Outspoken Ecuadorian ex-president Rafael Correa’s Facebook page blocked
Facebook has apparently blocked the page of former Ecuadorian president Rafael Correa, which was used to share WikiLeaks material. The move also comes after he bashed his successor for allowing to arrest Julian Assange.
Correa took to Twitter on Thursday night to decry the block, which he called a “show of desperation” following the publication of the INA papers, a trove of documents leaked last month that show current President Lenin Moreno’s involvement in a corruption investigation. Correa had been publicizing the papers on his Facebook page, which had 1.5 million followers.
Bloquearon mi página facebook, 1,5 millones de seguidoresUn paso más de la brutal persecución, y otra muestra de desesperación por caso INA papers, del cual el corrupto Moreno no podrá escapar.Solo por esta vía anunciaré nueva página. No crean en “fakes” https://t.co/9kxjqUJfpm— Rafael Correa (@MashiRafael) April 12, 2019
A Facebook spokesperson confirmed the block to El Comercio, telling the paper that Correa’s page was blocked because it breached the company’s policies on “disclosure of personal information, such as phone numbers, addresses, bank account data, cards, or any record or data that could compromise the integrity physical or financial of the people in our community.”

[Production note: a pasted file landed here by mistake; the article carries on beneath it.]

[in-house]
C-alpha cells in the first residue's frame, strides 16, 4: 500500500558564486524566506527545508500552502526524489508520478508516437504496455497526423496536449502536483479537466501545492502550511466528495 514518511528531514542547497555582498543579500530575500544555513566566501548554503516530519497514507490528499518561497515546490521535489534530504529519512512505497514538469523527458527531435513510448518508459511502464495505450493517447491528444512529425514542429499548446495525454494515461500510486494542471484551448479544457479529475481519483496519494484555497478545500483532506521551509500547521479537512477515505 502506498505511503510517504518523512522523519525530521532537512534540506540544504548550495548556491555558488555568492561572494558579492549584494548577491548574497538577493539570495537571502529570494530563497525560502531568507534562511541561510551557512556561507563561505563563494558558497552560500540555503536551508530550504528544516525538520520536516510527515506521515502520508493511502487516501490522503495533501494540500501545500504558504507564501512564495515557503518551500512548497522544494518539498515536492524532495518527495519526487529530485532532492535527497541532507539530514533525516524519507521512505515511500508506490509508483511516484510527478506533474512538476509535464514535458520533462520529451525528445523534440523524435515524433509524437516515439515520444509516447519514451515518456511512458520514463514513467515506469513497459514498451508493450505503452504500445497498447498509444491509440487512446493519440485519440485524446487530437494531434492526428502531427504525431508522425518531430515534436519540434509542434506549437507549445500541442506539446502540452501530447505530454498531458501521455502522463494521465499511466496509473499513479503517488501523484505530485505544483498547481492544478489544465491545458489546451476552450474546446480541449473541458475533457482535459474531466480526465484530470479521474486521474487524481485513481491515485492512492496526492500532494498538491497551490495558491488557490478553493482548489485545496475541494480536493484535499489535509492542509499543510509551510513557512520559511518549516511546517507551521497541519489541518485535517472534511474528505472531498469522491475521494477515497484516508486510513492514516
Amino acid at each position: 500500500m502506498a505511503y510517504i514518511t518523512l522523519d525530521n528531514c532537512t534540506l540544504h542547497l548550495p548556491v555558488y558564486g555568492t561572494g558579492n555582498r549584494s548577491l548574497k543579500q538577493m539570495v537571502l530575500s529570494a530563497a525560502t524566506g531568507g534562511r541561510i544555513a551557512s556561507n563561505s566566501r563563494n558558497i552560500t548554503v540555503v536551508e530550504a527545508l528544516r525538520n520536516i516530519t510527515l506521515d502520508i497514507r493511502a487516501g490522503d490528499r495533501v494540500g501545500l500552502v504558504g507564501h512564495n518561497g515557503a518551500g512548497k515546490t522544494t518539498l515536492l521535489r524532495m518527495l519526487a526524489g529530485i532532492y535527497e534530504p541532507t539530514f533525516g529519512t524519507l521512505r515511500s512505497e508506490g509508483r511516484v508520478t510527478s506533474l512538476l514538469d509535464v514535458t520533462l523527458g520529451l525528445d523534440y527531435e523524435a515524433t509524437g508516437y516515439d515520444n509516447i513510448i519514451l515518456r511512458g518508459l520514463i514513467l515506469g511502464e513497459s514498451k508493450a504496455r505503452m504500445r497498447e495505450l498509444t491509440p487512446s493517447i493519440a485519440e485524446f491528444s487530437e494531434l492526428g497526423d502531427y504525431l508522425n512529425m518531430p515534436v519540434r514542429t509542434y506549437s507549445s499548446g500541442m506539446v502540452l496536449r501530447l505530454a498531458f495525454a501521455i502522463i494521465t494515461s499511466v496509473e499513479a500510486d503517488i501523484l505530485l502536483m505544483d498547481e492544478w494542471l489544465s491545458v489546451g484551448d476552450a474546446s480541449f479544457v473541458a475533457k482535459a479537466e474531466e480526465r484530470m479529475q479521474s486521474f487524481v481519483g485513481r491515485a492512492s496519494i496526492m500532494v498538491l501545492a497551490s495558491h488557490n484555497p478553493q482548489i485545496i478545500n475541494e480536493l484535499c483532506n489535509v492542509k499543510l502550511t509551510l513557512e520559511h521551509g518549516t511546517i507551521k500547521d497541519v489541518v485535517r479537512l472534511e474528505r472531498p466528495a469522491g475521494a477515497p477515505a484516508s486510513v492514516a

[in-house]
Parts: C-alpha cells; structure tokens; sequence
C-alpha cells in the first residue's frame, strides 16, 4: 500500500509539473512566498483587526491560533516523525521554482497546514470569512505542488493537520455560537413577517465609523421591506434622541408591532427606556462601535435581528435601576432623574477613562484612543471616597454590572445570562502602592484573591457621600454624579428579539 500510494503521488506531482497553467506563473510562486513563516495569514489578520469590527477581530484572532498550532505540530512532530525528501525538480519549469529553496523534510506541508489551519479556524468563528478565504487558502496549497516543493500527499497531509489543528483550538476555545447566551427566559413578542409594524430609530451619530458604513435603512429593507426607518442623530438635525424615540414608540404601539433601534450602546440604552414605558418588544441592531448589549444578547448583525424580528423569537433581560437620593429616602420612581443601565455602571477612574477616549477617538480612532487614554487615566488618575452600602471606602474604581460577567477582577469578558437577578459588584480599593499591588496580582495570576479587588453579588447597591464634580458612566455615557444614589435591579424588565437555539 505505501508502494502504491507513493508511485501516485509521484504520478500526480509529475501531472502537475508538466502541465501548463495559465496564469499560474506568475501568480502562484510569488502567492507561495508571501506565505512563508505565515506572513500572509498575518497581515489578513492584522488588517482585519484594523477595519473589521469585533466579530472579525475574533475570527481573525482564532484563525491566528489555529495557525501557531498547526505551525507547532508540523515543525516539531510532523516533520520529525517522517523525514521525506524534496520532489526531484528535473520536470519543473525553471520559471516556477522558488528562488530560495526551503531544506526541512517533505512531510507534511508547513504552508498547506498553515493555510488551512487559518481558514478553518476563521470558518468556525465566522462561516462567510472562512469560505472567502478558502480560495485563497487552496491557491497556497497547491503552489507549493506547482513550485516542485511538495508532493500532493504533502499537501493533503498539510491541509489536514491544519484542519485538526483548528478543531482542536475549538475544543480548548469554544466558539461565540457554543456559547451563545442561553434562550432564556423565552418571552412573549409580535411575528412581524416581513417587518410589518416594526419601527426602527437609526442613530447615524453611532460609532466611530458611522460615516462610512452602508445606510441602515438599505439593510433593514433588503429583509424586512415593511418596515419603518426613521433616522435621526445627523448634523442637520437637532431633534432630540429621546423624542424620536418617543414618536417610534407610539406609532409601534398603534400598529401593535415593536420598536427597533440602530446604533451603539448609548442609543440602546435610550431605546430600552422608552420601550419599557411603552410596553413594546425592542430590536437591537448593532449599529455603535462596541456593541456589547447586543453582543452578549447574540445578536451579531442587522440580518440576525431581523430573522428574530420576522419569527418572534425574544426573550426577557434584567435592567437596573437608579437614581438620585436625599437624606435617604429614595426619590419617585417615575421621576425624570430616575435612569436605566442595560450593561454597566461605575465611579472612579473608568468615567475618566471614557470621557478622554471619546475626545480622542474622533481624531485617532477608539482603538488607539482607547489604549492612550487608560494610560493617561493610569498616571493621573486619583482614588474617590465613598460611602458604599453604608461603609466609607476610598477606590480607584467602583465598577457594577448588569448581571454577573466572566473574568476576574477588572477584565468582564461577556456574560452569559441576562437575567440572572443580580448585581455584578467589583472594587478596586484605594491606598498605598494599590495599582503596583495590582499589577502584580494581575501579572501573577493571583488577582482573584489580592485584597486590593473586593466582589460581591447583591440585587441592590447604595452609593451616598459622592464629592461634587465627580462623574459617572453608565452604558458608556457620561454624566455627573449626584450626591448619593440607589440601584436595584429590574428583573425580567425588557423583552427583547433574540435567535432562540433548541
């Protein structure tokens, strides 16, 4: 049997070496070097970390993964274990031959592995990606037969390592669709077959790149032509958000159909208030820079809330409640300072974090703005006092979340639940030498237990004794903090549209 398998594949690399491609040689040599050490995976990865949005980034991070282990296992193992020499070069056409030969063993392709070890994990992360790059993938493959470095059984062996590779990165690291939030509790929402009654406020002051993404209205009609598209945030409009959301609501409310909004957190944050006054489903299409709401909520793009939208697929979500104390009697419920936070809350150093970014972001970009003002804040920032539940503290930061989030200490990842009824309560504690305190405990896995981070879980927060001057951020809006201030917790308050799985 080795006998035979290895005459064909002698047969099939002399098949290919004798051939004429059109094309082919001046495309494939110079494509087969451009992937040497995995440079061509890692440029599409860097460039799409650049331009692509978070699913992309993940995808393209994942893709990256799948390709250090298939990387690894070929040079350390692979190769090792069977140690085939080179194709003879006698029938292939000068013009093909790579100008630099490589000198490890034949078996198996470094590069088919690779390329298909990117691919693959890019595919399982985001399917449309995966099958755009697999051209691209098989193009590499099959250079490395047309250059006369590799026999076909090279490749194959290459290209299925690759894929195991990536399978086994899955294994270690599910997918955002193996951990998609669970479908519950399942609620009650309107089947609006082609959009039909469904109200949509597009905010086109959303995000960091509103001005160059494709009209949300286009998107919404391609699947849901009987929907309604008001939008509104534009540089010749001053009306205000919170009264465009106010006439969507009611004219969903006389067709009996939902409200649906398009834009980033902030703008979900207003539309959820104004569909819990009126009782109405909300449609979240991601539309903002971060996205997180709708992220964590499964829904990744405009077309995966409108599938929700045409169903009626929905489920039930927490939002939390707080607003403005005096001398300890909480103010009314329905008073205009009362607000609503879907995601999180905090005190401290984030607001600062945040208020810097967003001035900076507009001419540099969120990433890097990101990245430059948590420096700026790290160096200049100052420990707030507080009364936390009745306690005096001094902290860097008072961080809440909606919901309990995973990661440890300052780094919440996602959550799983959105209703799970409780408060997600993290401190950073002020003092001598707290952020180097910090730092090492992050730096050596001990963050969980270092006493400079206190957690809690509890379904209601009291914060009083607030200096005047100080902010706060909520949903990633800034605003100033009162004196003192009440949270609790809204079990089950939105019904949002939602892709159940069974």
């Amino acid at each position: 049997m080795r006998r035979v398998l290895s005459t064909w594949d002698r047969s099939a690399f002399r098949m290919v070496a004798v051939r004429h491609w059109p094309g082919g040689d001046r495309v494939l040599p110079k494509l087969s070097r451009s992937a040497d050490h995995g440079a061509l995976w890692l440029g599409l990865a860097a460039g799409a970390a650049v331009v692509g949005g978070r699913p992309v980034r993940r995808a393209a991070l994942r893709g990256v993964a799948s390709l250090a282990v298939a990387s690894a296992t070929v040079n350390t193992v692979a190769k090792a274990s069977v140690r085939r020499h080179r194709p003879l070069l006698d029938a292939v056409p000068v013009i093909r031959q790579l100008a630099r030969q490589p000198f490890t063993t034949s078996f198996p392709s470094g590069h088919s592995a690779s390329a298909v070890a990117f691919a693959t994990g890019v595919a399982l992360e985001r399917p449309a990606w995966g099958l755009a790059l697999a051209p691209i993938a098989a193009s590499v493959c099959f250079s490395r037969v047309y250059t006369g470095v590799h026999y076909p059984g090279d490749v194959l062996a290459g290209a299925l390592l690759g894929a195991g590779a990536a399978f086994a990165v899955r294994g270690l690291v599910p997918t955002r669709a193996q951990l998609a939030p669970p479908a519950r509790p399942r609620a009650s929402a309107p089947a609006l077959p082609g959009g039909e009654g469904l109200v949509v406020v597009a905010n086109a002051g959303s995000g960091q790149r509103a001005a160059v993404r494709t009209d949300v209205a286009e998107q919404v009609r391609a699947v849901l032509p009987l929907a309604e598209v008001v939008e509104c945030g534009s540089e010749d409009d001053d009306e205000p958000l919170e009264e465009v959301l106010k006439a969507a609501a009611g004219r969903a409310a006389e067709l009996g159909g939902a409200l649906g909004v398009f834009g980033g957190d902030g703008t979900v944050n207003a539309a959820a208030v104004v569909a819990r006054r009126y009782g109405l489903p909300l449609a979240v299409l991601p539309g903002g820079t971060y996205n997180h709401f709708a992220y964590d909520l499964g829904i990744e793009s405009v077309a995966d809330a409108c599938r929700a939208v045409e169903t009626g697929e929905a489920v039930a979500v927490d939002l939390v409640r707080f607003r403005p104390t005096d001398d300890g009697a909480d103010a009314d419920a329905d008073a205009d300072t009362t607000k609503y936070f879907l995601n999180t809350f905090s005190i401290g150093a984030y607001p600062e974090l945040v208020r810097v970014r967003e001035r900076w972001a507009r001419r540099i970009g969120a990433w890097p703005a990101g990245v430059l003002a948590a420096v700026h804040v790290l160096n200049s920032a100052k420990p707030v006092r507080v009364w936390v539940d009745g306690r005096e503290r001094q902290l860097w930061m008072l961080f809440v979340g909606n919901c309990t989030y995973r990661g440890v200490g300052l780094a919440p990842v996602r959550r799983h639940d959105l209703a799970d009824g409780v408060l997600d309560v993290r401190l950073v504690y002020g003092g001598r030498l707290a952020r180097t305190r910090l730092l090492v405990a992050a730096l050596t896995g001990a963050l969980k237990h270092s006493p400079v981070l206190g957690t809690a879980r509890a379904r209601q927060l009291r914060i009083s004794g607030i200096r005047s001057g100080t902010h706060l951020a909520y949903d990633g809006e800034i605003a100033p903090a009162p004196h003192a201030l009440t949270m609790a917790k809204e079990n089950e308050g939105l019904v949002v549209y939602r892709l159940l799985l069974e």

The block also came one day after Correa branded Moreno “the greatest traitor in Ecuadorian history” for allowing British officers to enter London’s Ecuadorian embassy and arrest WikiLeaks founder Julian Assange. One week previously, WikiLeaks had suggested that Moreno would move to oust Assange soon, as revenge for WikiLeaks’ reporting on the INA papers.Also on rt.com National security & imperial presidency: What book Julian Assange was reading during his arrest
There is at present nothing to suggest that Facebook blocked Correa on behalf of Moreno. However, the social media giant has been criticized before for deleting left and right-leaning activist and news pages in the US, and leftist news outlets in Latin America.
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